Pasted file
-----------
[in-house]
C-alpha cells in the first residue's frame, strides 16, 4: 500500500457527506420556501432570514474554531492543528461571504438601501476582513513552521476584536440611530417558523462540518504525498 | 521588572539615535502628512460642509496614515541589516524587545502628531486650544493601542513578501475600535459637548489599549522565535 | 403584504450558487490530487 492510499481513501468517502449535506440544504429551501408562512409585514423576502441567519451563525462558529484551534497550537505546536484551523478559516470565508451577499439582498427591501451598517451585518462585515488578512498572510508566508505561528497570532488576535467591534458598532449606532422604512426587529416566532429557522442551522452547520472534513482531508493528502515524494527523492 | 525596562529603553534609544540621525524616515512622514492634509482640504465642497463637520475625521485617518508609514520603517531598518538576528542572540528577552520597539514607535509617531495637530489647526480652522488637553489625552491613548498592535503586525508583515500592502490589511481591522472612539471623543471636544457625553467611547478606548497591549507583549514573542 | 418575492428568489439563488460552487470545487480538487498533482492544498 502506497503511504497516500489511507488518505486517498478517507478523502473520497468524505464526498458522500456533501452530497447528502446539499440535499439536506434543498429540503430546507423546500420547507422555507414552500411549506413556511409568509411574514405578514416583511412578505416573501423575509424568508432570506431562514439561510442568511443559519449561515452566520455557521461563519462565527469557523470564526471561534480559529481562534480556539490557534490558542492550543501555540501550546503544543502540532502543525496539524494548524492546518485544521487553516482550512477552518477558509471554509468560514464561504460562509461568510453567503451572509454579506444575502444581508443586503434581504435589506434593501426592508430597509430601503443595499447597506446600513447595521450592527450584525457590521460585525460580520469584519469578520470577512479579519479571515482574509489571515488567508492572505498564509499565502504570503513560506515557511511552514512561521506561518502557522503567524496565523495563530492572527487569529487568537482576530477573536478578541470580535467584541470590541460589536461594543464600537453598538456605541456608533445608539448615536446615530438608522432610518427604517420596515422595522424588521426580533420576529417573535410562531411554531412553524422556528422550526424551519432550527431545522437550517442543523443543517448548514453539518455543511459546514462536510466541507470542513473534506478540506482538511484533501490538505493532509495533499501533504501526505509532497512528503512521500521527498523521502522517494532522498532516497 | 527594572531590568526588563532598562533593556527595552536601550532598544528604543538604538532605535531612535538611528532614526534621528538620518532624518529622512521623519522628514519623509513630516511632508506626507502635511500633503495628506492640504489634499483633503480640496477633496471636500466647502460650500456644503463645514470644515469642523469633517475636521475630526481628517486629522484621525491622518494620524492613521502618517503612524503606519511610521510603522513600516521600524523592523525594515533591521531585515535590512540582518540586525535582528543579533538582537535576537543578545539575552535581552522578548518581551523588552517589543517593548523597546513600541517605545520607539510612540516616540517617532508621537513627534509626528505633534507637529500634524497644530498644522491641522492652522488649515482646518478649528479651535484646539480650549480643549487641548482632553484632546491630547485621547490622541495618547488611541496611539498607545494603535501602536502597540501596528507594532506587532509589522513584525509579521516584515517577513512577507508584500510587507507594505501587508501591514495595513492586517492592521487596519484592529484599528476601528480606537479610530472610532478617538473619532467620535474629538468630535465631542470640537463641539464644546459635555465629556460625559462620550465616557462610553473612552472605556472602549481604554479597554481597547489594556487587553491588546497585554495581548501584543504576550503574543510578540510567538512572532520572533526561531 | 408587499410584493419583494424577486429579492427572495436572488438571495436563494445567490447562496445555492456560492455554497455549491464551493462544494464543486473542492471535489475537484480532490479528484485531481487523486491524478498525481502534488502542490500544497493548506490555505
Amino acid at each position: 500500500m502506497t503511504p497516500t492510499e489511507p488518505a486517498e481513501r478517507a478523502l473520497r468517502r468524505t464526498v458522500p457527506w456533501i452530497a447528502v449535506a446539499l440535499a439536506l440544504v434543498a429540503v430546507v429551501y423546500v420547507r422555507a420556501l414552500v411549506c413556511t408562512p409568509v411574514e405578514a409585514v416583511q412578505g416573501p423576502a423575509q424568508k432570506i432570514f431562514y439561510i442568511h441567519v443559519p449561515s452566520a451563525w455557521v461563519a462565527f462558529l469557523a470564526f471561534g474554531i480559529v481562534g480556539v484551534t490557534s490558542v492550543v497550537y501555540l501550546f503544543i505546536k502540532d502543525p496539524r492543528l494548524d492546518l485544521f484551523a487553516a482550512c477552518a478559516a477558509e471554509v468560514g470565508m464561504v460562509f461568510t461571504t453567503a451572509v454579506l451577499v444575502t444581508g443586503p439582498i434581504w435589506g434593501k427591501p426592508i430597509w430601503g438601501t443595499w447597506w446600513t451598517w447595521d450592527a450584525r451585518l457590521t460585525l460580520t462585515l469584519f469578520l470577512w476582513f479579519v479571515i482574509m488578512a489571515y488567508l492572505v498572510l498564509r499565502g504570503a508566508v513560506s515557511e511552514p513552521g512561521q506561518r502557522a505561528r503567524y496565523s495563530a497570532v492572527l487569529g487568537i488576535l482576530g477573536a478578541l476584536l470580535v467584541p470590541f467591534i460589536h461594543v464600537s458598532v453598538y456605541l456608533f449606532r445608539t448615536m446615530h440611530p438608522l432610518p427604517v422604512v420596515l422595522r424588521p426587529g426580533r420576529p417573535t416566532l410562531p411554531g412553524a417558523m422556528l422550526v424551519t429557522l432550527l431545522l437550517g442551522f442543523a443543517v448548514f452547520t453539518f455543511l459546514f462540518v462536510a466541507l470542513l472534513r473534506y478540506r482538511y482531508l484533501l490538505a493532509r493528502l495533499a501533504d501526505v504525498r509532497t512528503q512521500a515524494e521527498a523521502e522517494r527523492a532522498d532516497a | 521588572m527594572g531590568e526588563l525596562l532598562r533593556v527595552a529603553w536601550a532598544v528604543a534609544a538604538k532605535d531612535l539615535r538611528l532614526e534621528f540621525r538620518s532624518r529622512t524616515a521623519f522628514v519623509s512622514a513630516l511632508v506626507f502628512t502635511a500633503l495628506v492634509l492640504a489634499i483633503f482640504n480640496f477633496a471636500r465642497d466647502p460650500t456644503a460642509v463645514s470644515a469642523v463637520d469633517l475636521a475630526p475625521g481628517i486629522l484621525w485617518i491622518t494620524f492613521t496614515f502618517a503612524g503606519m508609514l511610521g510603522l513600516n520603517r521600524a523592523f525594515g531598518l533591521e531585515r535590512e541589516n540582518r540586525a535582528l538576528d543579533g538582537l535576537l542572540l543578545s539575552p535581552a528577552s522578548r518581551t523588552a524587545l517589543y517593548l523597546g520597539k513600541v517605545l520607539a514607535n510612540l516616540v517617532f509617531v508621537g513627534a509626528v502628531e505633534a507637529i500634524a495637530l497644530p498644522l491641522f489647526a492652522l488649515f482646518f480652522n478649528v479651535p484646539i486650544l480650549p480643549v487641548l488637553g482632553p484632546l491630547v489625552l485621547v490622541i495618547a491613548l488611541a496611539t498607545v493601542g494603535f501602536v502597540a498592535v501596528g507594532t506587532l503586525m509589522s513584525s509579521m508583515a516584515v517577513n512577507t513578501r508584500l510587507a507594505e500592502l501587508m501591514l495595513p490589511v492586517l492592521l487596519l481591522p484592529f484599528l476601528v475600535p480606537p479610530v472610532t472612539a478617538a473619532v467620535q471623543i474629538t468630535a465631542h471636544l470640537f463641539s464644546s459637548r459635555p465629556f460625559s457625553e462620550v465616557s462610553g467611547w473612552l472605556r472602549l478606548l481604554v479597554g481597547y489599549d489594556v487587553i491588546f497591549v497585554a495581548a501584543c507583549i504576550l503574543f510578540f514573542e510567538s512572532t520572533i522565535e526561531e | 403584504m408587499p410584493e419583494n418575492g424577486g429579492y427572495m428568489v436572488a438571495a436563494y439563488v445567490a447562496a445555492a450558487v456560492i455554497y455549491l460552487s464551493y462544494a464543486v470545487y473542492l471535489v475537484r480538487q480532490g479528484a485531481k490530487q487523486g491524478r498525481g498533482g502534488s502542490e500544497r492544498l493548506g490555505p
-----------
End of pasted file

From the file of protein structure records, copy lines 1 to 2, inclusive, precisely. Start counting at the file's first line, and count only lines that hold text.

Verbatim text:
[in-house]
C-alpha cells in the first residue's frame, strides 16, 4: 500500500457527506420556501432570514474554531492543528461571504438601501476582513513552521476584536440611530417558523462540518504525498 | 521588572539615535502628512460642509496614515541589516524587545502628531486650544493601542513578501475600535459637548489599549522565535 | 403584504450558487490530487 492510499481513501468517502449535506440544504429551501408562512409585514423576502441567519451563525462558529484551534497550537505546536484551523478559516470565508451577499439582498427591501451598517451585518462585515488578512498572510508566508505561528497570532488576535467591534458598532449606532422604512426587529416566532429557522442551522452547520472534513482531508493528502515524494527523492 | 525596562529603553534609544540621525524616515512622514492634509482640504465642497463637520475625521485617518508609514520603517531598518538576528542572540528577552520597539514607535509617531495637530489647526480652522488637553489625552491613548498592535503586525508583515500592502490589511481591522472612539471623543471636544457625553467611547478606548497591549507583549514573542 | 418575492428568489439563488460552487470545487480538487498533482492544498 502506497503511504497516500489511507488518505486517498478517507478523502473520497468524505464526498458522500456533501452530497447528502446539499440535499439536506434543498429540503430546507423546500420547507422555507414552500411549506413556511409568509411574514405578514416583511412578505416573501423575509424568508432570506431562514439561510442568511443559519449561515452566520455557521461563519462565527469557523470564526471561534480559529481562534480556539490557534490558542492550543501555540501550546503544543502540532502543525496539524494548524492546518485544521487553516482550512477552518477558509471554509468560514464561504460562509461568510453567503451572509454579506444575502444581508443586503434581504435589506434593501426592508430597509430601503443595499447597506446600513447595521450592527450584525457590521460585525460580520469584519469578520470577512479579519479571515482574509489571515488567508492572505498564509499565502504570503513560506515557511511552514512561521506561518502557522503567524496565523495563530492572527487569529487568537482576530477573536478578541470580535467584541470590541460589536461594543464600537453598538456605541456608533445608539448615536446615530438608522432610518427604517420596515422595522424588521426580533420576529417573535410562531411554531412553524422556528422550526424551519432550527431545522437550517442543523443543517448548514453539518455543511459546514462536510466541507470542513473534506478540506482538511484533501490538505493532509495533499501533504501526505509532497512528503512521500521527498523521502522517494532522498532516497 | 527594572531590568526588563532598562533593556527595552536601550532598544528604543538604538532605535531612535538611528532614526534621528538620518532624518529622512521623519522628514519623509513630516511632508506626507502635511500633503495628506492640504489634499483633503480640496477633496471636500466647502460650500456644503463645514470644515469642523469633517475636521475630526481628517486629522484621525491622518494620524492613521502618517503612524503606519511610521510603522513600516521600524523592523525594515533591521531585515535590512540582518540586525535582528543579533538582537535576537543578545539575552535581552522578548518581551523588552517589543517593548523597546513600541517605545520607539510612540516616540517617532508621537513627534509626528505633534507637529500634524497644530498644522491641522492652522488649515482646518478649528479651535484646539480650549480643549487641548482632553484632546491630547485621547490622541495618547488611541496611539498607545494603535501602536502597540501596528507594532506587532509589522513584525509579521516584515517577513512577507508584500510587507507594505501587508501591514495595513492586517492592521487596519484592529484599528476601528480606537479610530472610532478617538473619532467620535474629538468630535465631542470640537463641539464644546459635555465629556460625559462620550465616557462610553473612552472605556472602549481604554479597554481597547489594556487587553491588546497585554495581548501584543504576550503574543510578540510567538512572532520572533526561531 | 408587499410584493419583494424577486429579492427572495436572488438571495436563494445567490447562496445555492456560492455554497455549491464551493462544494464543486473542492471535489475537484480532490479528484485531481487523486491524478498525481502534488502542490500544497493548506490555505